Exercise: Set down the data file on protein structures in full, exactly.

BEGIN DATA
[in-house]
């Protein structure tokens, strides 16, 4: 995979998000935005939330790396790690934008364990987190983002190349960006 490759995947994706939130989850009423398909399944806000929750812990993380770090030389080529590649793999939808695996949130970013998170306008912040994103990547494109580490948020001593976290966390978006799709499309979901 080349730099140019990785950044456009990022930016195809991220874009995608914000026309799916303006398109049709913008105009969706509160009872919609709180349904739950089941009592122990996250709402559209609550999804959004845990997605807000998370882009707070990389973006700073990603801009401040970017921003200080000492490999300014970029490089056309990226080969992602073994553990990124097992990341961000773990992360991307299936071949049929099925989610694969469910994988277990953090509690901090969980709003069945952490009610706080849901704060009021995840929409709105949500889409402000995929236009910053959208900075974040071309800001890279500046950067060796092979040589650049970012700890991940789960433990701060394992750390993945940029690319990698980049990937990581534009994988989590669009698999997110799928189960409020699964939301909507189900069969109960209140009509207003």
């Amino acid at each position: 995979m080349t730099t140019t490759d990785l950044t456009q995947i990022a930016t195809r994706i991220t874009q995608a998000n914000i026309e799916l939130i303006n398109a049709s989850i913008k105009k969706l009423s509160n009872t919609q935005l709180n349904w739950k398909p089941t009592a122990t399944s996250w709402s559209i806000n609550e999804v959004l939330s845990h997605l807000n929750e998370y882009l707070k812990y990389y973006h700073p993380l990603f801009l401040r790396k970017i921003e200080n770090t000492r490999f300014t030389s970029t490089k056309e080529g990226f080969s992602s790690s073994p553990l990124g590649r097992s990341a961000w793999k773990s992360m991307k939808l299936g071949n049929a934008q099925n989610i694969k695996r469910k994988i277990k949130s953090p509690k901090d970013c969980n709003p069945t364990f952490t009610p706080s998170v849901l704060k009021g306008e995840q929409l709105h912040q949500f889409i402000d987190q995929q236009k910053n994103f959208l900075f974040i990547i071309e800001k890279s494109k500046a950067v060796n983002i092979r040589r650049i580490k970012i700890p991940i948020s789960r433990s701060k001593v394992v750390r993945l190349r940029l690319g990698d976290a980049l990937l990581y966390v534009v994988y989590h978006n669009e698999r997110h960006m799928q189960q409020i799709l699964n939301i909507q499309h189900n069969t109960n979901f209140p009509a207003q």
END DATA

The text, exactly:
[in-house]
């Protein structure tokens, strides 16, 4: 995979998000935005939330790396790690934008364990987190983002190349960006 490759995947994706939130989850009423398909399944806000929750812990993380770090030389080529590649793999939808695996949130970013998170306008912040994103990547494109580490948020001593976290966390978006799709499309979901 080349730099140019990785950044456009990022930016195809991220874009995608914000026309799916303006398109049709913008105009969706509160009872919609709180349904739950089941009592122990996250709402559209609550999804959004845990997605807000998370882009707070990389973006700073990603801009401040970017921003200080000492490999300014970029490089056309990226080969992602073994553990990124097992990341961000773990992360991307299936071949049929099925989610694969469910994988277990953090509690901090969980709003069945952490009610706080849901704060009021995840929409709105949500889409402000995929236009910053959208900075974040071309800001890279500046950067060796092979040589650049970012700890991940789960433990701060394992750390993945940029690319990698980049990937990581534009994988989590669009698999997110799928189960409020699964939301909507189900069969109960209140009509207003």
């Amino acid at each position: 995979m080349t730099t140019t490759d990785l950044t456009q995947i990022a930016t195809r994706i991220t874009q995608a998000n914000i026309e799916l939130i303006n398109a049709s989850i913008k105009k969706l009423s509160n009872t919609q935005l709180n349904w739950k398909p089941t009592a122990t399944s996250w709402s559209i806000n609550e999804v959004l939330s845990h997605l807000n929750e998370y882009l707070k812990y990389y973006h700073p993380l990603f801009l401040r790396k970017i921003e200080n770090t000492r490999f300014t030389s970029t490089k056309e080529g990226f080969s992602s790690s073994p553990l990124g590649r097992s990341a961000w793999k773990s992360m991307k939808l299936g071949n049929a934008q099925n989610i694969k695996r469910k994988i277990k949130s953090p509690k901090d970013c969980n709003p069945t364990f952490t009610p706080s998170v849901l704060k009021g306008e995840q929409l709105h912040q949500f889409i402000d987190q995929q236009k910053n994103f959208l900075f974040i990547i071309e800001k890279s494109k500046a950067v060796n983002i092979r040589r650049i580490k970012i700890p991940i948020s789960r433990s701060k001593v394992v750390r993945l190349r940029l690319g990698d976290a980049l990937l990581y966390v534009v994988y989590h978006n669009e698999r997110h960006m799928q189960q409020i799709l699964n939301i909507q499309h189900n069969t109960n979901f209140p009509a207003q």